We went on a mission to gather remedies on how to keep a broadcaster’s vocal cords in top shape during this crazy time of year. But in the process, we also were passed along some war stories by those who lost their voices at some point in their career and how they scrambled to get it back.
If this makes you feel any better, they survived to tell these:
The Baseball Hall of Famer notes that in his 60 years of broadcasting, he never once missed an assignment because of losing his voice. But on pages 132-133 of his 2004 autobiography “Oh, My!” he tells a story about how he tried to bail out, but his partner wouldn’t allow it. During the 1979 NCAA basketball tournament, he and Al McGuire were doing did four games in two days — in two different cities. They did the first two games in Providence, Rhode Island on the first Saturday, and Enberg noticed his voice was getting tired. “By the end of the second game I was reduced to a whisper,” writes Enberg. They had to go to Murfreesboro, Tennessee for two more games on Sunday “and “I refused to talk to anyone on the plane and didn’t utter a peep to anyone in the hotel. All I did was gargle and suck strong lozenges trying to protect what little was left of my voice. …”
By the time they made it to the Tennessee-Notre Dame game — the fourth one of the weekend — Enberg said he was “sounding like something between a man and a toad” … and “not only did my throat hurt me, it hurt me to hear myself.”
At halftime, he declared his voice to be dead. He turned to McGuire and whispered: “Coach, I can’t go any longer. You have to take over. Here’s what I’ll do. I know you don’t know all the players, but I’ll assist you by pointing them out on my spotting boards, and I’ll underline any statistics that are important. I’ll be right here next to you.”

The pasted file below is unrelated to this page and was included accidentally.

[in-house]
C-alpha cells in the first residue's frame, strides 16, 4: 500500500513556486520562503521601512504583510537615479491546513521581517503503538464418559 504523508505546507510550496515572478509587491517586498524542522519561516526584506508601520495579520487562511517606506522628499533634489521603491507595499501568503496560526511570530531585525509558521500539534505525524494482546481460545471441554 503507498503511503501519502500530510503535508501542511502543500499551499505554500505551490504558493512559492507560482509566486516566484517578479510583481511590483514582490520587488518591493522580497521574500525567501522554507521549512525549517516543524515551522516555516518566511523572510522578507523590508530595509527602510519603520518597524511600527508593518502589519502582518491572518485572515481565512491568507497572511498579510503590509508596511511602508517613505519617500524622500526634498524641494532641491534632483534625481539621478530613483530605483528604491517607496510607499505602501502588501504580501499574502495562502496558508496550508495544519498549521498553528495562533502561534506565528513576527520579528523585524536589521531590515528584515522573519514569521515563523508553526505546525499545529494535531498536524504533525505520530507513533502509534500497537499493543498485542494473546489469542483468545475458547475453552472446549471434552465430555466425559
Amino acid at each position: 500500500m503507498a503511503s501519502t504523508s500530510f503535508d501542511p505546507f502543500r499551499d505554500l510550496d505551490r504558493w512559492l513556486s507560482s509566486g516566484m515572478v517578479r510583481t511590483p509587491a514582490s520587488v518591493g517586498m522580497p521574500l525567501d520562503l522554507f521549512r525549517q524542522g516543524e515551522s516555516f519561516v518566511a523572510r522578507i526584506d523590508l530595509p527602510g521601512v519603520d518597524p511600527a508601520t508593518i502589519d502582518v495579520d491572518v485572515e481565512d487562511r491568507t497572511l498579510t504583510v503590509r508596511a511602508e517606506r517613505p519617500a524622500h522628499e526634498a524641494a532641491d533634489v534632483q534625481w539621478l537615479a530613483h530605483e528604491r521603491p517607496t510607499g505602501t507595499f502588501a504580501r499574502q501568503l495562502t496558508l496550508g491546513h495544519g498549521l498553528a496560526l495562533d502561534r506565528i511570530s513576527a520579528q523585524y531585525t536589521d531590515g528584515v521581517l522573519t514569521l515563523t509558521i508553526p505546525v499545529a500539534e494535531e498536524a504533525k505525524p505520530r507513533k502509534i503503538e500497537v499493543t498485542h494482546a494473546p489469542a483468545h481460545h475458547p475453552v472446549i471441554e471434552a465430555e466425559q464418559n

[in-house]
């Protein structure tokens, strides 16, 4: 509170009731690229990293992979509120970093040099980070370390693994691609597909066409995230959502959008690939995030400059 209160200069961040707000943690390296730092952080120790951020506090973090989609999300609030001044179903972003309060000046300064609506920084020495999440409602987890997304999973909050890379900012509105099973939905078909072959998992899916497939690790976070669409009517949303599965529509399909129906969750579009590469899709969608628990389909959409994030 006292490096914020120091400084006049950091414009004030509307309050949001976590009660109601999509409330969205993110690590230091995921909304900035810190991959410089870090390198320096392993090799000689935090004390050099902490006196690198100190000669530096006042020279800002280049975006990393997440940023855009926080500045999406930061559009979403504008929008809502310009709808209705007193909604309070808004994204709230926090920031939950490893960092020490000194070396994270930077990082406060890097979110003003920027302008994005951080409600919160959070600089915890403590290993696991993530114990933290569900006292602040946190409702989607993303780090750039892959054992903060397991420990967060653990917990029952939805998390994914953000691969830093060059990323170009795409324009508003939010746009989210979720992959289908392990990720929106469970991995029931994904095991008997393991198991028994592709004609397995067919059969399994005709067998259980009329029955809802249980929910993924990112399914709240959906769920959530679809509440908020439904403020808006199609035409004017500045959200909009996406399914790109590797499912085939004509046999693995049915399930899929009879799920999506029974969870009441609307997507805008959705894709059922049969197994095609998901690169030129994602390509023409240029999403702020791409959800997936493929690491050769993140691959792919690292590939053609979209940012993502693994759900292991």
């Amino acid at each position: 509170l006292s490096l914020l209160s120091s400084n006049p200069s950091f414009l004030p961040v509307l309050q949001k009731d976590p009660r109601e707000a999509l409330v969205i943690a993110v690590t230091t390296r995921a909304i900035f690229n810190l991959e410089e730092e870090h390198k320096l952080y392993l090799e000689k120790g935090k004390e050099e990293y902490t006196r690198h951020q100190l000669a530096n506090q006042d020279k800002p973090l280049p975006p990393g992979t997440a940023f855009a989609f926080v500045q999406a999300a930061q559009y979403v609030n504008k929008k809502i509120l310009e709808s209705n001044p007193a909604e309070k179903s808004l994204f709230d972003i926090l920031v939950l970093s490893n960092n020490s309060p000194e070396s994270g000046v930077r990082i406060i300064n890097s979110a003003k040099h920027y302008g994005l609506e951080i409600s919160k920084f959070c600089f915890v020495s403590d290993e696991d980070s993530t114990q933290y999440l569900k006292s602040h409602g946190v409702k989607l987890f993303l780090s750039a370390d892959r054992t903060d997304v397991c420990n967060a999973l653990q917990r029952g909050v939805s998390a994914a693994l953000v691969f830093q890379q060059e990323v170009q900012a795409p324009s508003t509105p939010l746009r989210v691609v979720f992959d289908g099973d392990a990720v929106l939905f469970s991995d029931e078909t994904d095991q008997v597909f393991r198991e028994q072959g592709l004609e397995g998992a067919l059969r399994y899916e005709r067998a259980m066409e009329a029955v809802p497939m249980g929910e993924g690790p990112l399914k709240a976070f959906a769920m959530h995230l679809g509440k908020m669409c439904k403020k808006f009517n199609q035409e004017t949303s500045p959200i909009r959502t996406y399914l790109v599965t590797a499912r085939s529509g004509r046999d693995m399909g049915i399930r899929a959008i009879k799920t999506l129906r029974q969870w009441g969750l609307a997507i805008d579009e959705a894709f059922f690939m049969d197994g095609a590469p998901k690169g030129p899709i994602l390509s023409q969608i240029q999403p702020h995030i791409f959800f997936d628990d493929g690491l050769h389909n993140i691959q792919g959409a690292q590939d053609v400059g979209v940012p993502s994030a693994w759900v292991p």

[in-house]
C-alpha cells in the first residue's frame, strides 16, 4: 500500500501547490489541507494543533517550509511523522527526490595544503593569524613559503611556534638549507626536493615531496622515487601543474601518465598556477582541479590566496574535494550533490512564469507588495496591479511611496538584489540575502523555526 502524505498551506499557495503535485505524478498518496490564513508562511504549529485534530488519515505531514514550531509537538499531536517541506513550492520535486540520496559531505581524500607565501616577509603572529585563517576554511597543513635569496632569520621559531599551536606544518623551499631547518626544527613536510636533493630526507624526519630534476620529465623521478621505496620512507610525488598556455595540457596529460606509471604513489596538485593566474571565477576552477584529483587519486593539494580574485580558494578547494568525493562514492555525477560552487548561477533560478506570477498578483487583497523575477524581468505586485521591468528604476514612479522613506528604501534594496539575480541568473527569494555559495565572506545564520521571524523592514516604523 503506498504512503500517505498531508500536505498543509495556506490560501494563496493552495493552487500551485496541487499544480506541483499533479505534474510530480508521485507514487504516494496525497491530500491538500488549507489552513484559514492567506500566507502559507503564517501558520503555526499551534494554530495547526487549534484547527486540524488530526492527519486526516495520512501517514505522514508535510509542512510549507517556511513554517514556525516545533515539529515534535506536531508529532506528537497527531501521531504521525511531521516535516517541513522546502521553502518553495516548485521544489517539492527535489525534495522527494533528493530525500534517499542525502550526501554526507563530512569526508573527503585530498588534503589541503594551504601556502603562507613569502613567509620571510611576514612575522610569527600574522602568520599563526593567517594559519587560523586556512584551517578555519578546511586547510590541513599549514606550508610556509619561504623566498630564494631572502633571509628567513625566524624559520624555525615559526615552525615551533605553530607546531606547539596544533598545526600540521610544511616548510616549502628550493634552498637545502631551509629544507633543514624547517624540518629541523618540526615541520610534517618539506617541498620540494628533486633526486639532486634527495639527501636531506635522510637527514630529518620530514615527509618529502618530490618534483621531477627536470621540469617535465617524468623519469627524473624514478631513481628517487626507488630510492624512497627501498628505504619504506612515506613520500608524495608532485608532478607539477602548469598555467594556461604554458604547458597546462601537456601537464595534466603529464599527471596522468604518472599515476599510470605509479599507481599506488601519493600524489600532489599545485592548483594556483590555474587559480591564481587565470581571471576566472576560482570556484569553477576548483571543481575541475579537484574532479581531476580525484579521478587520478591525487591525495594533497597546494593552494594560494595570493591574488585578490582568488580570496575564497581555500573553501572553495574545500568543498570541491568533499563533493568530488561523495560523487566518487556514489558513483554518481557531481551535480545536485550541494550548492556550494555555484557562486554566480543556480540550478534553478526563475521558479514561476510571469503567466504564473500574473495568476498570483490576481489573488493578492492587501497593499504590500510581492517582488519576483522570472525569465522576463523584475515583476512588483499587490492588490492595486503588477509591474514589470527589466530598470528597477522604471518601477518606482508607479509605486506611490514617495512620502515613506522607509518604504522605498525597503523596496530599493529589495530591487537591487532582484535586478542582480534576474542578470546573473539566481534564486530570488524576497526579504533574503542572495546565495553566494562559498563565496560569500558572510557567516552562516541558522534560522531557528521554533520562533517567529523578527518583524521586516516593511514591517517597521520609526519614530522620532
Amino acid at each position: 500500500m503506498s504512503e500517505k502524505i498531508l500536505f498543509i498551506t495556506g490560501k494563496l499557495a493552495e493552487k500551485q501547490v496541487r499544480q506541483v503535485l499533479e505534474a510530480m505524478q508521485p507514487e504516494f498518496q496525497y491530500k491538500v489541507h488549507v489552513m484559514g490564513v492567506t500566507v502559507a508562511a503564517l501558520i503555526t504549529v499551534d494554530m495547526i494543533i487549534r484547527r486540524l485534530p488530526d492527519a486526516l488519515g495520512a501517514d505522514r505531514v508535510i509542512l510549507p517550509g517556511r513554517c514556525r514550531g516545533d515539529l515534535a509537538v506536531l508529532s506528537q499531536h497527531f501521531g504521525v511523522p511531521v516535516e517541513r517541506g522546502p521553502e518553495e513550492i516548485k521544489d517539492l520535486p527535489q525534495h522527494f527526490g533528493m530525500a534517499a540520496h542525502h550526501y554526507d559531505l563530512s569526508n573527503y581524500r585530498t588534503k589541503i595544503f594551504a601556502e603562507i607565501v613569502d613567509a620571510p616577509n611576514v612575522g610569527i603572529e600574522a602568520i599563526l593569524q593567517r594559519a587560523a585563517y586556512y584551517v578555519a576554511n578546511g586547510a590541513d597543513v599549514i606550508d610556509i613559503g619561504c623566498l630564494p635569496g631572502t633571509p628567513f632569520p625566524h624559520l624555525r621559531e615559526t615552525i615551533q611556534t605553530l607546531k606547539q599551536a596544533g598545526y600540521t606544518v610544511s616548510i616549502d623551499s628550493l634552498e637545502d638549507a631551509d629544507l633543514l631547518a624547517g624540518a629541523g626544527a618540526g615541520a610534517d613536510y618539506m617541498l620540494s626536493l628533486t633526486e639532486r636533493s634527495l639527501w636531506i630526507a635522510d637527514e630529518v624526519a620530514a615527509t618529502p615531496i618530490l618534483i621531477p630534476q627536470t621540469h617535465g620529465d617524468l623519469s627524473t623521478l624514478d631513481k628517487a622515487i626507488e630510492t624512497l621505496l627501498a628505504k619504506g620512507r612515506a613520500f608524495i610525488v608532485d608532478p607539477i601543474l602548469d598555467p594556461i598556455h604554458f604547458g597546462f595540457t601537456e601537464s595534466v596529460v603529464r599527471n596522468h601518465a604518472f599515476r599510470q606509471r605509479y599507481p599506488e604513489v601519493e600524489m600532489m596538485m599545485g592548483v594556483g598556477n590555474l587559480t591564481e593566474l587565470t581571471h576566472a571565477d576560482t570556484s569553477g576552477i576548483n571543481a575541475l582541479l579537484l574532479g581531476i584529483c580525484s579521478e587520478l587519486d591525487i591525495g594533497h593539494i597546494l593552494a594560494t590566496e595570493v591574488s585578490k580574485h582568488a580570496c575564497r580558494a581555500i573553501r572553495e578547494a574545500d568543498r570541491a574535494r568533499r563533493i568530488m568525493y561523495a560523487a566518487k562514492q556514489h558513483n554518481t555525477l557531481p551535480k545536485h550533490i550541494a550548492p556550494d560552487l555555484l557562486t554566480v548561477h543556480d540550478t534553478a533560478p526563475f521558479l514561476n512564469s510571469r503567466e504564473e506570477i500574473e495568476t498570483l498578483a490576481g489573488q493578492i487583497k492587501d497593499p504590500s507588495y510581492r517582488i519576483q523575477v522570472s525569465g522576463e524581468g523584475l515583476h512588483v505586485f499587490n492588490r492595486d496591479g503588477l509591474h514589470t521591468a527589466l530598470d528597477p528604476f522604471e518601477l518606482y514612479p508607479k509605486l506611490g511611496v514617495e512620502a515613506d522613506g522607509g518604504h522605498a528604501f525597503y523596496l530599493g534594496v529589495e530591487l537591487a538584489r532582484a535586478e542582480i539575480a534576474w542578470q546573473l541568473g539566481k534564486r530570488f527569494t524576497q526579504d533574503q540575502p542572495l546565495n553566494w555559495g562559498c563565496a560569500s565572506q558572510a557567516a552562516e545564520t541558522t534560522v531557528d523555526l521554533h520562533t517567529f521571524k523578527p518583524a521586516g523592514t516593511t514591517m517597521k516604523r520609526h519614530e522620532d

Enberg finishes the story: “With total insensitivity, Al said without a blink: ‘Dicksie, if you’re goin’, I’m goin’.” That was all he said. I did the rest of the game. He was too smart. He was really saying, ‘You think I’m going to try something I can’t do on national television? I’d rather watch you die on television. I’m not going to die, too.’ Typical Al. The Fox.”
When recalling that story this week, Enberg added: “That game in 1979 (which led to the Magic Johnson-Larry Bird NCAA final) was just prior to my first Wimbledon. I was reduced to a whisper with no sympathy from Al. But come to think of it … it’s yet another reason why Wimbledon was and is my favorite event. In an obtuse way, the Championships and Meggezones (where he could find his favorite throat medicine) may have saved my career.”